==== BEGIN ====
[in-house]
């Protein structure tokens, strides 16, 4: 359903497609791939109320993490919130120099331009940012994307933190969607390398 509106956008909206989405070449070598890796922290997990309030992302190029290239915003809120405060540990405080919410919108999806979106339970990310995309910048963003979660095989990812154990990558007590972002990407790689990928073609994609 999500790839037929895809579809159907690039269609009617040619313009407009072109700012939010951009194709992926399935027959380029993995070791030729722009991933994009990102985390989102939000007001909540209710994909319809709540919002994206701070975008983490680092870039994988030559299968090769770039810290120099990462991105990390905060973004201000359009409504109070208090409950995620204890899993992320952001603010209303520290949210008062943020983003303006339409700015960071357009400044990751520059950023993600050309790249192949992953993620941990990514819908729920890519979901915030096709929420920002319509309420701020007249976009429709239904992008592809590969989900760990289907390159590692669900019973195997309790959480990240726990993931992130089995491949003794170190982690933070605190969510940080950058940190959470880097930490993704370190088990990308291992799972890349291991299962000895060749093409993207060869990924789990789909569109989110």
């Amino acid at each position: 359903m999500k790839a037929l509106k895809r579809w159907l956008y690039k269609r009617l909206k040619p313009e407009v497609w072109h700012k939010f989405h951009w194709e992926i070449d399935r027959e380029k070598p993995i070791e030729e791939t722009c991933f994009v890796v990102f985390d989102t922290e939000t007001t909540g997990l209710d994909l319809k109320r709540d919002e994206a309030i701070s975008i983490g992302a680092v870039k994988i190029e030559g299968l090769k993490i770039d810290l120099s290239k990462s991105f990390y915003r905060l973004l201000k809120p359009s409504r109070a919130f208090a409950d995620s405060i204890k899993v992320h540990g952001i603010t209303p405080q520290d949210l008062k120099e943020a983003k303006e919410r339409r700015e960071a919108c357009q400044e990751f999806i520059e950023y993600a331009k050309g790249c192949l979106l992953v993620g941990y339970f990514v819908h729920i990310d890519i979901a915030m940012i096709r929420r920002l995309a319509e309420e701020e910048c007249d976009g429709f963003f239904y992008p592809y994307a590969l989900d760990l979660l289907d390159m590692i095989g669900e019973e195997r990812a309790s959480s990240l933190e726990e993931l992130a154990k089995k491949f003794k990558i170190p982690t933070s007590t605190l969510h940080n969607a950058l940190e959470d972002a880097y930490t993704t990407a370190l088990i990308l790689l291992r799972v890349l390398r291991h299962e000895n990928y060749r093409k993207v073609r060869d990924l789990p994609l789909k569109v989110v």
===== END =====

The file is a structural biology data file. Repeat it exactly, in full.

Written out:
[in-house]
């Protein structure tokens, strides 16, 4: 359903497609791939109320993490919130120099331009940012994307933190969607390398 509106956008909206989405070449070598890796922290997990309030992302190029290239915003809120405060540990405080919410919108999806979106339970990310995309910048963003979660095989990812154990990558007590972002990407790689990928073609994609 999500790839037929895809579809159907690039269609009617040619313009407009072109700012939010951009194709992926399935027959380029993995070791030729722009991933994009990102985390989102939000007001909540209710994909319809709540919002994206701070975008983490680092870039994988030559299968090769770039810290120099990462991105990390905060973004201000359009409504109070208090409950995620204890899993992320952001603010209303520290949210008062943020983003303006339409700015960071357009400044990751520059950023993600050309790249192949992953993620941990990514819908729920890519979901915030096709929420920002319509309420701020007249976009429709239904992008592809590969989900760990289907390159590692669900019973195997309790959480990240726990993931992130089995491949003794170190982690933070605190969510940080950058940190959470880097930490993704370190088990990308291992799972890349291991299962000895060749093409993207060869990924789990789909569109989110």
């Amino acid at each position: 359903m999500k790839a037929l509106k895809r579809w159907l956008y690039k269609r009617l909206k040619p313009e407009v497609w072109h700012k939010f989405h951009w194709e992926i070449d399935r027959e380029k070598p993995i070791e030729e791939t722009c991933f994009v890796v990102f985390d989102t922290e939000t007001t909540g997990l209710d994909l319809k109320r709540d919002e994206a309030i701070s975008i983490g992302a680092v870039k994988i190029e030559g299968l090769k993490i770039d810290l120099s290239k990462s991105f990390y915003r905060l973004l201000k809120p359009s409504r109070a919130f208090a409950d995620s405060i204890k899993v992320h540990g952001i603010t209303p405080q520290d949210l008062k120099e943020a983003k303006e919410r339409r700015e960071a919108c357009q400044e990751f999806i520059e950023y993600a331009k050309g790249c192949l979106l992953v993620g941990y339970f990514v819908h729920i990310d890519i979901a915030m940012i096709r929420r920002l995309a319509e309420e701020e910048c007249d976009g429709f963003f239904y992008p592809y994307a590969l989900d760990l979660l289907d390159m590692i095989g669900e019973e195997r990812a309790s959480s990240l933190e726990e993931l992130a154990k089995k491949f003794k990558i170190p982690t933070s007590t605190l969510h940080n969607a950058l940190e959470d972002a880097y930490t993704t990407a370190l088990i990308l790689l291992r799972v890349l390398r291991h299962e000895n990928y060749r093409k993207v073609r060869d990924l789990p994609l789909k569109v989110v």